Deretic and other scientists have spent the last few decades learning just how important the process of autophagy is in relation to other scientific fields. Deretic says not only is autophagy central in understanding how cells in the body work, but how they could lead to the design of new drugs within the medical field.
Deretic’s work on autophagy in immunity coincides with the beginnings of the appreciation of autophagy’s role in human health. Deretic’s team is one of those that made the discovery that autophagy is a major effector and regulator of immunity. Within the last 10 years, Deretic’s colleagues have attested to the role that he has played in developing this field, including the first recognition of the broadly integrated role of autophagy in immunity, as well as the most recent summaries of the role of autophagy in immunity and inflammation.
“At the University of Michigan, I was studying the immune aspects of infectious disease including tuberculosis and cystic fibrosis. I had multiple strong projects, but they weren’t breakthroughs like the work I did within the autophagy field. Those projects were lateral developments,” Deretic said. “Once I came to New Mexico, the process of autophagy was just beginning to come into play, and I was perfectly positioned with thinking that it could defend against pathogens when they get into the cells. That was one of the earliest contributions, then all these immunological functions of autophagy exploded.”
However, Deretic credits so much of his success to his fellow colleagues and research teams.
“I think it’s important to recognize that along the way, I didn’t do this alone. I had trainees and colleagues right beside me,” he said. “Throughout my career, one thing that has been great is that so many of my trainees are now faculty and colleagues both here at The University of New Mexico School of Medicine, around the country, and internationally. It gives me joy to see them independently grow in their own fields and celebrate their own successes.”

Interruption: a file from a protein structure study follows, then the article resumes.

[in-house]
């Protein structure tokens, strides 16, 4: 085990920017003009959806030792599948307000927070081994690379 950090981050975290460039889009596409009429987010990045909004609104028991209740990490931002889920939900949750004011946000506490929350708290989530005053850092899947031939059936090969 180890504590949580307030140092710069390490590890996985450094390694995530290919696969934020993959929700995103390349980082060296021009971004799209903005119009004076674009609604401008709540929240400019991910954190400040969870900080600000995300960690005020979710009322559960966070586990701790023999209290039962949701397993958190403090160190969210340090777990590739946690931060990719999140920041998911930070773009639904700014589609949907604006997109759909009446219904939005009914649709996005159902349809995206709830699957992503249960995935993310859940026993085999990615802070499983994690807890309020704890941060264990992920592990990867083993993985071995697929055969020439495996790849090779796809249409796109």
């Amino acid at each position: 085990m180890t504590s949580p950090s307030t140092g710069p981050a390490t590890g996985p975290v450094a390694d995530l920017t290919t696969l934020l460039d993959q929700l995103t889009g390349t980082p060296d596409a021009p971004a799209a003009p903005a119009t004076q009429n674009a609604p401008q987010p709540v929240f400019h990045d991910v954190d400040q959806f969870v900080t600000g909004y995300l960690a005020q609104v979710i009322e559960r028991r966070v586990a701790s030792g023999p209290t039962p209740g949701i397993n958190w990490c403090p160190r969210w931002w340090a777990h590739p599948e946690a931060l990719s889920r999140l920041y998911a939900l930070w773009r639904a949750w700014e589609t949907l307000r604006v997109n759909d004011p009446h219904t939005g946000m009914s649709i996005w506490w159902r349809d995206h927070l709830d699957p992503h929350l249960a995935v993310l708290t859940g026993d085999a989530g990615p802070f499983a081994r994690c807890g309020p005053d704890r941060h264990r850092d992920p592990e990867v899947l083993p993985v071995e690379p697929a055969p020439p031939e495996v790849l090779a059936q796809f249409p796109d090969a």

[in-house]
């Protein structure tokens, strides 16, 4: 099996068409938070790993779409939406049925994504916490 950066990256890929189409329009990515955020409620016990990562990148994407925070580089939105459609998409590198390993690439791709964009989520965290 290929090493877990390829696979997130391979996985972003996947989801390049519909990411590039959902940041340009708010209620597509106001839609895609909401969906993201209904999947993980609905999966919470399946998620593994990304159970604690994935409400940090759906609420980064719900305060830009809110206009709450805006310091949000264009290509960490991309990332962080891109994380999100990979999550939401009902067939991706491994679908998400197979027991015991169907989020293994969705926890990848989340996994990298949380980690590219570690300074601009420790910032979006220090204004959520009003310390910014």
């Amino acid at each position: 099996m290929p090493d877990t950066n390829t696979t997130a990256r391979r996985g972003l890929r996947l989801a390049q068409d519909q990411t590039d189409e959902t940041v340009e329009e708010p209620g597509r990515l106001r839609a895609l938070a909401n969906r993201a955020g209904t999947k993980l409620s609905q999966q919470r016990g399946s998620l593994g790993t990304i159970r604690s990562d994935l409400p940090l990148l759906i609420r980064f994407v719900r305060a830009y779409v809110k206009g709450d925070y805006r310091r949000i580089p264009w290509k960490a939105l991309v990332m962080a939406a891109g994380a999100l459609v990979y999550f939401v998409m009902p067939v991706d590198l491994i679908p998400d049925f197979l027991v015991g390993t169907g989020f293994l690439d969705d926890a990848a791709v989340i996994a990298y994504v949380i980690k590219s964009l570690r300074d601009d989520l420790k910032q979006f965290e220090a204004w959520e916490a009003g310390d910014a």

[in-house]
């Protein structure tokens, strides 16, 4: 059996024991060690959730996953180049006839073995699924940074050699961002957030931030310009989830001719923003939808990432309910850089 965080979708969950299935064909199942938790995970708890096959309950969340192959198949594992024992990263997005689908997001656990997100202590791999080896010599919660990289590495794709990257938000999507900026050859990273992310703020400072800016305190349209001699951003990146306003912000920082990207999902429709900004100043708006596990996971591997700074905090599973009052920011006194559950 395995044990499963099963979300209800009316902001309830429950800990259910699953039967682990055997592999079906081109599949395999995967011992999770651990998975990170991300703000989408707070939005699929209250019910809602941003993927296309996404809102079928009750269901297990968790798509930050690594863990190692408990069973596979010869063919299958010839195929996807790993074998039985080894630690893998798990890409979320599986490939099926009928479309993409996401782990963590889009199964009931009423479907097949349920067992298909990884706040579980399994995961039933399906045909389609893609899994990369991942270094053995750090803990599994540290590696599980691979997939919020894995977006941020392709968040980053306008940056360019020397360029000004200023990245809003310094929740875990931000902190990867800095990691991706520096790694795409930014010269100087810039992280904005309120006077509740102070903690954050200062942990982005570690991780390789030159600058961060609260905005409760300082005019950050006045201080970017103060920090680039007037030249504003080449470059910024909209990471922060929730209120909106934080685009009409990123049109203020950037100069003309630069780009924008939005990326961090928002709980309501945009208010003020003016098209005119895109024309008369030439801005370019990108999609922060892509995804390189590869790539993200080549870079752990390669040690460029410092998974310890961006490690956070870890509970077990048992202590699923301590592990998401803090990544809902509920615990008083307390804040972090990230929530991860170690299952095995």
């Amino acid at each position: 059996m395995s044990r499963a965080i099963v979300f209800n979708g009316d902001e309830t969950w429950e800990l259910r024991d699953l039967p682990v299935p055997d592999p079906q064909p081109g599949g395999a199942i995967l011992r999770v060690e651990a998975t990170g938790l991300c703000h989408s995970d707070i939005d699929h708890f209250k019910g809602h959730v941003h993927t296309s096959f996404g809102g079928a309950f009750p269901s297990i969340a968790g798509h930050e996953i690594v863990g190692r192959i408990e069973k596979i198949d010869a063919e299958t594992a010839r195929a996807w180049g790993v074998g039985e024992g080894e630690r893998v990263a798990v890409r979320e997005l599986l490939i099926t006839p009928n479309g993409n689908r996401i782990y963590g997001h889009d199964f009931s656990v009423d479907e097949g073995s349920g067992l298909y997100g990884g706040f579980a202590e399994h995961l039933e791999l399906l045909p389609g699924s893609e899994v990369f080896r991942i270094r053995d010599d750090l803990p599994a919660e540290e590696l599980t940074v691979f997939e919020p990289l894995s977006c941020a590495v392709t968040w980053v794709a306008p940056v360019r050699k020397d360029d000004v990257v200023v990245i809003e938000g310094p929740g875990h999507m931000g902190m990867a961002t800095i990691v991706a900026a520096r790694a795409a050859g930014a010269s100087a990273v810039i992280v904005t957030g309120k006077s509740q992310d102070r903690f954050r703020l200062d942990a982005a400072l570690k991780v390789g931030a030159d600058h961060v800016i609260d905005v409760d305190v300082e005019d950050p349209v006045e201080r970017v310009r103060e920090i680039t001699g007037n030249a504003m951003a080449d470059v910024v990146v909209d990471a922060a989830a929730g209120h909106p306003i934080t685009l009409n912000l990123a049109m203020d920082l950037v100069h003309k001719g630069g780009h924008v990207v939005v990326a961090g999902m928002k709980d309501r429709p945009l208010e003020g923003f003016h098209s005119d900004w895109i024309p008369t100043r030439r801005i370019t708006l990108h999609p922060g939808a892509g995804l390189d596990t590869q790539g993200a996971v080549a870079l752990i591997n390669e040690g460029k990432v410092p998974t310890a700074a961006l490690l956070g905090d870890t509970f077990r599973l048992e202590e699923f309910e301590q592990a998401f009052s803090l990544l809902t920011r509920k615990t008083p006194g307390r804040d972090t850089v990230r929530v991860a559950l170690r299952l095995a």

“We are all so proud of your accomplishments in research, and the way you mentor and demonstrate team science and team building. Thank you. I continue to learn so much from you and be inspired by you.” - Dr. Douglas Ziedonis, Executive Vice President for UNM Health Sciences
Outside of his major contributions to science, Deretic loves to scuba dive and is a Cessna pilot active within the recreational pilot community in Albuquerque. He has traveled around the world to places including Cusco, Peru; Kyoto, Japan; Florence, Italy and right at the top of his list, as a very special city, is Santa Fe, New Mexico.
“The one thing all these places have in common is their unique and fascinating cultures,” Deretic said. “Santa Fe is one of my favorite cities in the world. I have never felt at home in any place that I’ve lived, but I feel at home here in New Mexico and that makes working here even more enjoyable.”
Deretic’s lecture, “Autophagy: The Double Membrane in Immunity and Beyond” is dedicated to his wife, Dr. Dusanka Deretic, and long-time friend and colleague, Dr. Beth Levine – who died prematurely – but worked alongside Deretic to develop the aspect of autophagy in the context of immunology.
“If there is one thing I’ve learned in my career, it’s not what you do, but the way you think while doing it,” Deretic said. “Throughout my time in New Mexico, I have felt obliged to give back to this state and all the people in it, and I really hope through my work I’ve done just that.”